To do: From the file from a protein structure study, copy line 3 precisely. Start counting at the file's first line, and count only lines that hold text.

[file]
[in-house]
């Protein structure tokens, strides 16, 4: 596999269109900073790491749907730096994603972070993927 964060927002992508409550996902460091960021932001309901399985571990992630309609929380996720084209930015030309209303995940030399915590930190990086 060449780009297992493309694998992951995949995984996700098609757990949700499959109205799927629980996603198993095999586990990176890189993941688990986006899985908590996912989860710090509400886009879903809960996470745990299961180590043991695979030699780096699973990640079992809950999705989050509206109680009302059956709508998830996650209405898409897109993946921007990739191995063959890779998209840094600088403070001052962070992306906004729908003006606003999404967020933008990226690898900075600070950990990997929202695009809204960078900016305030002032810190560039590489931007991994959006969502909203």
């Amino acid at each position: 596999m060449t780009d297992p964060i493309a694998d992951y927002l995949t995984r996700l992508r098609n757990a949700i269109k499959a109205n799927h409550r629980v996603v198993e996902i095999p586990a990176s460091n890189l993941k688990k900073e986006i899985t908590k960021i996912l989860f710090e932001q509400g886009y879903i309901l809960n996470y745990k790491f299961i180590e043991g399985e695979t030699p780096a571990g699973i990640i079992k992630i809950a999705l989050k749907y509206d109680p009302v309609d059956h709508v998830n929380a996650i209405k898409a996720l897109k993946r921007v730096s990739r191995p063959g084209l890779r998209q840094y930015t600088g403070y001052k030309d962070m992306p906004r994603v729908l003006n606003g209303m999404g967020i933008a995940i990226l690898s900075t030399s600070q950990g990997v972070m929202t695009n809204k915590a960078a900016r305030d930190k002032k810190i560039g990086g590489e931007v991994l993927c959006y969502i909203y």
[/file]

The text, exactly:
């Amino acid at each position: 596999m060449t780009d297992p964060i493309a694998d992951y927002l995949t995984r996700l992508r098609n757990a949700i269109k499959a109205n799927h409550r629980v996603v198993e996902i095999p586990a990176s460091n890189l993941k688990k900073e986006i899985t908590k960021i996912l989860f710090e932001q509400g886009y879903i309901l809960n996470y745990k790491f299961i180590e043991g399985e695979t030699p780096a571990g699973i990640i079992k992630i809950a999705l989050k749907y509206d109680p009302v309609d059956h709508v998830n929380a996650i209405k898409a996720l897109k993946r921007v730096s990739r191995p063959g084209l890779r998209q840094y930015t600088g403070y001052k030309d962070m992306p906004r994603v729908l003006n606003g209303m999404g967020i933008a995940i990226l690898s900075t030399s600070q950990g990997v972070m929202t695009n809204k915590a960078a900016r305030d930190k002032k810190i560039g990086g590489e931007v991994l993927c959006y969502i909203y």